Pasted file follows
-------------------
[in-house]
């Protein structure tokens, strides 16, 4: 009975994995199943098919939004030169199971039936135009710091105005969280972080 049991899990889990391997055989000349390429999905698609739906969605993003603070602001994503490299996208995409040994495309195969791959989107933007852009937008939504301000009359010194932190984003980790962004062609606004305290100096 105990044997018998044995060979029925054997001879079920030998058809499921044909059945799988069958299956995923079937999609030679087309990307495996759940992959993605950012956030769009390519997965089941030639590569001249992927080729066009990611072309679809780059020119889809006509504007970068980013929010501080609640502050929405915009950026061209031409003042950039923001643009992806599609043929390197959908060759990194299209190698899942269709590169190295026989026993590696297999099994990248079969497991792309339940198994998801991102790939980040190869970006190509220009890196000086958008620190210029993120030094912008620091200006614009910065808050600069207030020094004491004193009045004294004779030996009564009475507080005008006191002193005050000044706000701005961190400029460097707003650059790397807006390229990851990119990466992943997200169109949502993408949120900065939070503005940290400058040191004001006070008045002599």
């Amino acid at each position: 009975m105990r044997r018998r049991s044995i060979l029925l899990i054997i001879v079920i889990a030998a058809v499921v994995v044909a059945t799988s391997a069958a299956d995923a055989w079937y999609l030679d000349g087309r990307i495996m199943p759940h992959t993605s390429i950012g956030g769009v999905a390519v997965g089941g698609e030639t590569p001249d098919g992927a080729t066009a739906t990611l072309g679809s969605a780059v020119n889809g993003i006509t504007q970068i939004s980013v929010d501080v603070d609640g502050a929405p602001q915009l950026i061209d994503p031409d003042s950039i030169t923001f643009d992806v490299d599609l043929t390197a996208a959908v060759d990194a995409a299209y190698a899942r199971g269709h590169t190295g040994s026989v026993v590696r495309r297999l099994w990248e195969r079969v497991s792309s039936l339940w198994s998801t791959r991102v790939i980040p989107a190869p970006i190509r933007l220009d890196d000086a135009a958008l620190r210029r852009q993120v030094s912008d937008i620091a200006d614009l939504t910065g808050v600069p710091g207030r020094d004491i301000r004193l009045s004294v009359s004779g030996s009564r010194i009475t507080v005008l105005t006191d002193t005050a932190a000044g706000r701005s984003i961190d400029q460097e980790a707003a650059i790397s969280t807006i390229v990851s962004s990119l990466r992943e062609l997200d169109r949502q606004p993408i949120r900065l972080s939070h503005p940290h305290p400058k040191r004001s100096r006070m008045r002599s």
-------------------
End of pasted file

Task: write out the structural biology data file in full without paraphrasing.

[in-house]
């Protein structure tokens, strides 16, 4: 009975994995199943098919939004030169199971039936135009710091105005969280972080 049991899990889990391997055989000349390429999905698609739906969605993003603070602001994503490299996208995409040994495309195969791959989107933007852009937008939504301000009359010194932190984003980790962004062609606004305290100096 105990044997018998044995060979029925054997001879079920030998058809499921044909059945799988069958299956995923079937999609030679087309990307495996759940992959993605950012956030769009390519997965089941030639590569001249992927080729066009990611072309679809780059020119889809006509504007970068980013929010501080609640502050929405915009950026061209031409003042950039923001643009992806599609043929390197959908060759990194299209190698899942269709590169190295026989026993590696297999099994990248079969497991792309339940198994998801991102790939980040190869970006190509220009890196000086958008620190210029993120030094912008620091200006614009910065808050600069207030020094004491004193009045004294004779030996009564009475507080005008006191002193005050000044706000701005961190400029460097707003650059790397807006390229990851990119990466992943997200169109949502993408949120900065939070503005940290400058040191004001006070008045002599």
């Amino acid at each position: 009975m105990r044997r018998r049991s044995i060979l029925l899990i054997i001879v079920i889990a030998a058809v499921v994995v044909a059945t799988s391997a069958a299956d995923a055989w079937y999609l030679d000349g087309r990307i495996m199943p759940h992959t993605s390429i950012g956030g769009v999905a390519v997965g089941g698609e030639t590569p001249d098919g992927a080729t066009a739906t990611l072309g679809s969605a780059v020119n889809g993003i006509t504007q970068i939004s980013v929010d501080v603070d609640g502050a929405p602001q915009l950026i061209d994503p031409d003042s950039i030169t923001f643009d992806v490299d599609l043929t390197a996208a959908v060759d990194a995409a299209y190698a899942r199971g269709h590169t190295g040994s026989v026993v590696r495309r297999l099994w990248e195969r079969v497991s792309s039936l339940w198994s998801t791959r991102v790939i980040p989107a190869p970006i190509r933007l220009d890196d000086a135009a958008l620190r210029r852009q993120v030094s912008d937008i620091a200006d614009l939504t910065g808050v600069p710091g207030r020094d004491i301000r004193l009045s004294v009359s004779g030996s009564r010194i009475t507080v005008l105005t006191d002193t005050a932190a000044g706000r701005s984003i961190d400029q460097e980790a707003a650059i790397s969280t807006i390229v990851s962004s990119l990466r992943e062609l997200d169109r949502q606004p993408i949120r900065l972080s939070h503005p940290h305290p400058k040191r004001s100096r006070m008045r002599s």